NFL

Can the Chiefs Afford to Keep DT Chris Jones?

When the franchise tag period opened at the end of February, the short-term fate of defensive tackle Chris Jones got sealed almost immediately. Fresh off productive back-to-back seasons, however, Jones likely won’t play through the 2020 season under the tag. He has the makings of a franchise player.

The Chiefs’ front office faces many big decisions. From picking through a robust free-agent market to hammering out decent contracts with a Super Bowl-winning 2019 core, it’ll be a complex offseason in Kansas. Will the Chiefs figure out how to keep Jones when it’s all said and done?

How Chris Jones set the tone for his future with the Chiefs

Kansas City Chiefs Defensive Tackle Chris Jones speaks before the Super Bowl
Chiefs defensive tackle Chris Jones before Super Bowl LIV| Doug Murray/Icon Sportswire via Getty Images

Across 2018 and 2019, Jones established himself as an elite pass rusher. He had a record-setting 11 sacks across consecutive games in 2018 and ended the season with 15.5 overall. This ranked him with the second-most sacks in the AFC and third-most in the NFL.

It wasn’t a flash in the pan. In 2019, Jones earned the first of what will hopefully be many Pro Bowl appearances. He proved his value to the Chiefs’ defense after a groin injury sidelined him for three weeks. Kansas City’s finest seemed unable to shut down offenses like they should. Upon Jones’ return, in Week 5 against the formidable Vikings, he was the difference-maker in a tight victory.

With all eyes on quarterback Patrick Mahomes in Super Bowl LIV, the Chiefs’ impeccable defense truly sealed the 49ers’ fate. Jones led set the tone, forcing the first turnover early on. Clearly, the Chiefs need to keep this star DT on board. But can they afford to?

The state of the Chiefs’ cap space for 2020

Spotrac estimated that the Chiefs had $16.5 million in cap space to work with for 2020. That’s very little wiggle room, and it’ll decline further as draft day contracts eat up several more millions. This explains why, as a tool to buy some time, the organization placed the franchise tag on Jones in late February.

Chiefs General Manager Brett Veach faces some difficult suggestions. To keep Jones on board, some solid players will almost certainly get cut. Veteran players will need to take salary cuts. More creative moves, like reworking $5 million of defensive end Frank Clark’s salary into a signing bonus, will follow in the coming weeks.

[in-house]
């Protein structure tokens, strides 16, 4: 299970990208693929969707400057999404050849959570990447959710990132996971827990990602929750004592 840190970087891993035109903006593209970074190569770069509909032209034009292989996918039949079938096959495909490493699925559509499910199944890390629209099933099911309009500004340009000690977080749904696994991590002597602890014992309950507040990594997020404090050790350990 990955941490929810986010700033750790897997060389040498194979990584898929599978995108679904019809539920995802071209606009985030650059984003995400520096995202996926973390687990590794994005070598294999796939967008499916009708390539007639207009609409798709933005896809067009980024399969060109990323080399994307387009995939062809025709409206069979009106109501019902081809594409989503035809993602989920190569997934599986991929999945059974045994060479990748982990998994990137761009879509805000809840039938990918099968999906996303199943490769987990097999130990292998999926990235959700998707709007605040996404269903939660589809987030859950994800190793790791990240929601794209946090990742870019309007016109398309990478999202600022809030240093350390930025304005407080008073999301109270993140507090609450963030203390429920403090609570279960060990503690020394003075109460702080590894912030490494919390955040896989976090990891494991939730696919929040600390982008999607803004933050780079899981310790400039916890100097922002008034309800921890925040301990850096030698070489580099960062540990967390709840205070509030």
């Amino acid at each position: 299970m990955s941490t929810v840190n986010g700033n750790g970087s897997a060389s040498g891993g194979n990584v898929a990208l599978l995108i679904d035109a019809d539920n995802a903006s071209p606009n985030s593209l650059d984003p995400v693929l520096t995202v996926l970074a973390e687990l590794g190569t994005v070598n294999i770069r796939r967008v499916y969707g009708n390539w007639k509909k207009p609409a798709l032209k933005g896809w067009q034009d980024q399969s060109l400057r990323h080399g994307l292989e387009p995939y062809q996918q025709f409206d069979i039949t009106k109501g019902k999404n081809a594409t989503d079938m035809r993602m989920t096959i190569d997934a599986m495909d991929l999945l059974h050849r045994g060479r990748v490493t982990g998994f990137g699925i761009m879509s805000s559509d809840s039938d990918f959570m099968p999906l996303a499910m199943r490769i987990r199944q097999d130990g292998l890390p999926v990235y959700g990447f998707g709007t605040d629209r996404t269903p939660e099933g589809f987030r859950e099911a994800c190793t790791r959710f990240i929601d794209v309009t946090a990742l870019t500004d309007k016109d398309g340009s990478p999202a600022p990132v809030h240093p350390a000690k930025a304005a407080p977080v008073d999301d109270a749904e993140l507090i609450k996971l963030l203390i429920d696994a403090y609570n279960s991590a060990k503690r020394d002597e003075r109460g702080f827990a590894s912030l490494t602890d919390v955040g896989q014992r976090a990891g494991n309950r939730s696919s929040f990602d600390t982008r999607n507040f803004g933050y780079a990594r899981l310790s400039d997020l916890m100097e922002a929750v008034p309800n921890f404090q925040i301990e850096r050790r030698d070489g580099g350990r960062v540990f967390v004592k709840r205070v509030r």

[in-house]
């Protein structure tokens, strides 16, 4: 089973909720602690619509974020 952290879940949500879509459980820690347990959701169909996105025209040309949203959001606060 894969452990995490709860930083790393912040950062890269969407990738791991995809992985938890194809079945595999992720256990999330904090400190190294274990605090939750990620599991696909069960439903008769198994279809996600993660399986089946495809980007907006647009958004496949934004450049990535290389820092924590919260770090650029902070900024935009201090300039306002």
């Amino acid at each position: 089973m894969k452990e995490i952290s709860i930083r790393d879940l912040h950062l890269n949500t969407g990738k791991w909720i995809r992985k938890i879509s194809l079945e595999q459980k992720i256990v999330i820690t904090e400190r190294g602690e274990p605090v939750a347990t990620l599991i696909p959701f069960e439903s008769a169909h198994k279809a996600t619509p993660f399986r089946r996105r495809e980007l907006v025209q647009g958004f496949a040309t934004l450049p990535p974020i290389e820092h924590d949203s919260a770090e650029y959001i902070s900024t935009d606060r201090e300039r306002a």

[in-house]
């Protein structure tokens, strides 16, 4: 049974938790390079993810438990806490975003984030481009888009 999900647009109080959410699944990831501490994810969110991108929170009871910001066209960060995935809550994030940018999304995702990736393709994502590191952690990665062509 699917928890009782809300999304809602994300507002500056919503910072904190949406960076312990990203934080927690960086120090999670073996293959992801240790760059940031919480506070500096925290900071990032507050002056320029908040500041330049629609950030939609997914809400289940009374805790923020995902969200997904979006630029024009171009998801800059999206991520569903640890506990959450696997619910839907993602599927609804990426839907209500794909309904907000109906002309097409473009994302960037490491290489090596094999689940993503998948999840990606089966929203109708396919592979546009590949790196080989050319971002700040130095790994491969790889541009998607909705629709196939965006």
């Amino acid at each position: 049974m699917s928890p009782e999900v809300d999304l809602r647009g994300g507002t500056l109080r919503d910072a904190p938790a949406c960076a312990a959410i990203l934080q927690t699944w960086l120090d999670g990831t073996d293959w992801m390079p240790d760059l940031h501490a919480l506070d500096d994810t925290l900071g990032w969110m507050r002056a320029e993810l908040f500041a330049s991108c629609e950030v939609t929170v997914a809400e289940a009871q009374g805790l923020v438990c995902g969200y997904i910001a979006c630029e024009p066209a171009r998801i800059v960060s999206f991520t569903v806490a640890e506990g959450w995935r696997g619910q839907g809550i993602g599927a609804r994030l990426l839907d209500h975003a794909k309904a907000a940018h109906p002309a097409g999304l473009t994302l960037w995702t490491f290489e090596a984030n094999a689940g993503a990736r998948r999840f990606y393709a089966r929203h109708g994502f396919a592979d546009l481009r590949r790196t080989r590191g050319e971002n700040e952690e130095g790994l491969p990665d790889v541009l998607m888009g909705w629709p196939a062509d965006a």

Some players may need to get released. Wide receiver Sammy Watkins is a commonly-discussed target in the media, as 12Up reports. It’s risky to cut too much depth at a particular position. But this is what the math looks like for organizations running down to the wire on cap space.

The negotiations between the Chiefs and Jones

After winning Super Bowl LIV, Jones made it clear he wanted to run it back in 2020. At a post-game conference, he told the gathered press about his long-term intentions. “I want to be a Chief for life. I plan to stay here forever, man, and win not only one championship, two, three, four,” Jones said. “We got to build a dynasty here.”

That openness likely explains Veach’s need to clarify that the franchise tag is not necessarily meant to stick for the full year. “We certainly would like to see if we could work something out with [Jones],” Veach said at an NFL Combine press event. “I think the tandem of Chris Jones and Frank Clark is something any team would want.”

Clark is signed and ready to play. Jones will be a Chief, but his contract depends entirely on how many players Veach is willing to cut. According to 24-7 Sports, Jones’ market value likely tops out in excess of $18 million per year. The Chiefs may be in a situation where a player they¬†want to pay in good faith is stuck with the franchise tag instead.

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